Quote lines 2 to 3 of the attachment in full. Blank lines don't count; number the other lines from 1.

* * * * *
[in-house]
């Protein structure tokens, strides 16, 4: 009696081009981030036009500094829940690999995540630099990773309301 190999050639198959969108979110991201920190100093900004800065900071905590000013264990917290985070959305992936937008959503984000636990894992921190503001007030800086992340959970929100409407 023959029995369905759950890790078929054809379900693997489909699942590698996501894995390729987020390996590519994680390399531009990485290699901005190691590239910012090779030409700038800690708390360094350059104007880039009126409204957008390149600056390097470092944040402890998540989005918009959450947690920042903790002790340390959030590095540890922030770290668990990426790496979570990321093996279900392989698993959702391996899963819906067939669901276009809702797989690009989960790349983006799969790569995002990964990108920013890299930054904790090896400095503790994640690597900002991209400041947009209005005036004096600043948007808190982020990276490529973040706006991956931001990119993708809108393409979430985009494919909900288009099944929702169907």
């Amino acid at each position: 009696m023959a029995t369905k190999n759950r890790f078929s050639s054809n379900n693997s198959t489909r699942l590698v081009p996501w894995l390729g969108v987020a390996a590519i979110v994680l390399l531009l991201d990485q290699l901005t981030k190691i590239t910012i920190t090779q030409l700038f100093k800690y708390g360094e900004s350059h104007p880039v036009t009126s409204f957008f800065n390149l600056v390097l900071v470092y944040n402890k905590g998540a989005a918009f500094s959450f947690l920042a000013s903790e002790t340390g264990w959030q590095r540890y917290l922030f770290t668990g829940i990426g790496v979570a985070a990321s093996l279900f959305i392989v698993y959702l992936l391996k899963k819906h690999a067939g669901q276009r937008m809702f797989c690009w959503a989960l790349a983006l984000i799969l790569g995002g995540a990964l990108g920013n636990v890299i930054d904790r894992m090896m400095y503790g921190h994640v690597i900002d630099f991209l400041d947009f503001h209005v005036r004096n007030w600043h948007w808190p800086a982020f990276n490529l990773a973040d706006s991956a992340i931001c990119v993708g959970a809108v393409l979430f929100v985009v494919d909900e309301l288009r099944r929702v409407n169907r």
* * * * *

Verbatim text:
């Protein structure tokens, strides 16, 4: 009696081009981030036009500094829940690999995540630099990773309301 190999050639198959969108979110991201920190100093900004800065900071905590000013264990917290985070959305992936937008959503984000636990894992921190503001007030800086992340959970929100409407 023959029995369905759950890790078929054809379900693997489909699942590698996501894995390729987020390996590519994680390399531009990485290699901005190691590239910012090779030409700038800690708390360094350059104007880039009126409204957008390149600056390097470092944040402890998540989005918009959450947690920042903790002790340390959030590095540890922030770290668990990426790496979570990321093996279900392989698993959702391996899963819906067939669901276009809702797989690009989960790349983006799969790569995002990964990108920013890299930054904790090896400095503790994640690597900002991209400041947009209005005036004096600043948007808190982020990276490529973040706006991956931001990119993708809108393409979430985009494919909900288009099944929702169907």
């Amino acid at each position: 009696m023959a029995t369905k190999n759950r890790f078929s050639s054809n379900n693997s198959t489909r699942l590698v081009p996501w894995l390729g969108v987020a390996a590519i979110v994680l390399l531009l991201d990485q290699l901005t981030k190691i590239t910012i920190t090779q030409l700038f100093k800690y708390g360094e900004s350059h104007p880039v036009t009126s409204f957008f800065n390149l600056v390097l900071v470092y944040n402890k905590g998540a989005a918009f500094s959450f947690l920042a000013s903790e002790t340390g264990w959030q590095r540890y917290l922030f770290t668990g829940i990426g790496v979570a985070a990321s093996l279900f959305i392989v698993y959702l992936l391996k899963k819906h690999a067939g669901q276009r937008m809702f797989c690009w959503a989960l790349a983006l984000i799969l790569g995002g995540a990964l990108g920013n636990v890299i930054d904790r894992m090896m400095y503790g921190h994640v690597i900002d630099f991209l400041d947009f503001h209005v005036r004096n007030w600043h948007w808190p800086a982020f990276n490529l990773a973040d706006s991956a992340i931001c990119v993708g959970a809108v393409l979430f929100v985009v494919d909900e309301l288009r099944r929702v409407n169907r």